Tone Waveform and Monaural Beats

Since last Monday I’ve been enjoying watching the progress of my Picoscope 2203 USB oscilloscope/spectrum analyser/arbitrary waveform generator from (best price and shipping rates). UPS do a great job with their Quantum View tracking software – my little package has made its way from New York, to Kentucky, to Hawaii, to Australia, and to Auckland NZ before it disappeared into the NZ system and will hopefully emerge in Wellington on Monday.

In the meantime, I’ve been having a great time familiarising myself with the software. You can download the Picoscope Software free of charge and play with it in demo mode. This allows you to use two independently controllable tone generators to see¬†what different frequencies and waveforms look like and how they interact. An especially powerful feature is the Maths Channel, which allows the two waveforms to be combined in all manner of ways. The software is a great toy all on its own, but, of course, the real fun starts when it’s used with the USB device that allows you to look at real-world signals, such as the output to headphones and glasses from mind machines and the likes of NP2/MWS.

To explore monaural beats (and, indirectly, binaurals), I set up one tone at 200Hz and the other at 210Hz – a 10Hz difference. I’ve set up a Maths Channel simply adding the two, as occurs in the formation of a monaural beat, to highlight the interaction in the display – it’s much harder to see with just the two source signals.

Here’s the output when both tones are sine waves…



What we see here is a very clear pair of peaks at 200Hz and 210Hz in the spectrum view (bottom) and a 10Hz pattern plainly evident through the higher tone frequencies in the oscilloscope view (top).

Note that the software is using 8-bit synthesis and measurement, so there is a certain amount of noise generated by the imperfect sine wave. The same effect will be found when examining the 8-bit or 16-bit output from mind machines or PC applications. Obviously 16-bit audio is going to be cleaner than 8-bit.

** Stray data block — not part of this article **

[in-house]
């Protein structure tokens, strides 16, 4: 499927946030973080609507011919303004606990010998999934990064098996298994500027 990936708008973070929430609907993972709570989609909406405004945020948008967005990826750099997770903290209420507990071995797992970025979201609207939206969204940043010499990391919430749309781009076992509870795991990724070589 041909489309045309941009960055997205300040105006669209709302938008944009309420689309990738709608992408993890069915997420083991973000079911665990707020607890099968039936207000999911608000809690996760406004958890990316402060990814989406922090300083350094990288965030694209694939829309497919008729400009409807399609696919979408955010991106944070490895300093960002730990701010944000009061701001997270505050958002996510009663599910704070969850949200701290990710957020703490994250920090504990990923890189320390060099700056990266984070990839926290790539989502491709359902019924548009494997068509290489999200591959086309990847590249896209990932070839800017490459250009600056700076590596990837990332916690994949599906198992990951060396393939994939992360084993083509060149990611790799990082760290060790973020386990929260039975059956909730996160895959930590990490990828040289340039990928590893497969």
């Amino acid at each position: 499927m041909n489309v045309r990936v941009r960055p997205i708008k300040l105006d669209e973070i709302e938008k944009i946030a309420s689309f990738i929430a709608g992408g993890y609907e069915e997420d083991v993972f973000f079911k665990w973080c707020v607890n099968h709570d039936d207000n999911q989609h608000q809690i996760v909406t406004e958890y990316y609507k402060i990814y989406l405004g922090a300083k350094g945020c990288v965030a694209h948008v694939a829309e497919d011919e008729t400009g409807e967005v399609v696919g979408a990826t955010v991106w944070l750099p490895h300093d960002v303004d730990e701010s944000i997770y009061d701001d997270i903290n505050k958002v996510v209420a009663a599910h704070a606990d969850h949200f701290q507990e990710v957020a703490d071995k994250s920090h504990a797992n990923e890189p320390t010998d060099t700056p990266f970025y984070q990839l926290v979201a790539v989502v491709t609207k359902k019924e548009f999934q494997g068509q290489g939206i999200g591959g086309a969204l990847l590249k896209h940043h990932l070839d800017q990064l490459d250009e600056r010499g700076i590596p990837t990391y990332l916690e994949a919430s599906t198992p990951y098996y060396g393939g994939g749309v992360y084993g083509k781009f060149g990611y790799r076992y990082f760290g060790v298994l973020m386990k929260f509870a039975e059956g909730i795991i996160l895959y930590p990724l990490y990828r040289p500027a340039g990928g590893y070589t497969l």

Replacing one of the sine waves with a square wave creates this…



The dominant peaks at 200Hz and 210Hz are still visible, but we also have harmonics at 10Hz spacing above and below the target. In the oscilloscope view it’s much harder to see the underlying 10Hz beat.

Changing both waveforms to square gives us this…



The spectrum is a complete dog’s breakfast of harmonics, with the 200Hz and 210Hz peaks barely holding their own. The oscilloscope view is massively different to the previous ones, with the 10Hz appearing more as pulse modulation than amplitude modulation.

I won’t bore you with samples using triangle waveforms – they are pretty much between sine and square, with more harmonics than sine, and less than square.

The upshot of all of this is that a monaural beat formed with anything other than sine waves will contain a lot of probably unintended frequencies. The sounds may be more interesting, but the targeting of effect will be lost. Any deviation from a pure sine wave will increase harmonics and reduce the definition of the beat. This is a matter of choice for monaurals, but is critical for binaurals – the likelihood of experiencing binaural perception diminishes rapidly as the waveforms depart from sine shape.

Keeping in mind that we are looking for evoked responses to the stimulus, it is clear that the less rubbish our brain has to pick through, the more likely it is to respond to our target frequency.

I’ll put together a similar examination of isochronic beat formation in a future post.


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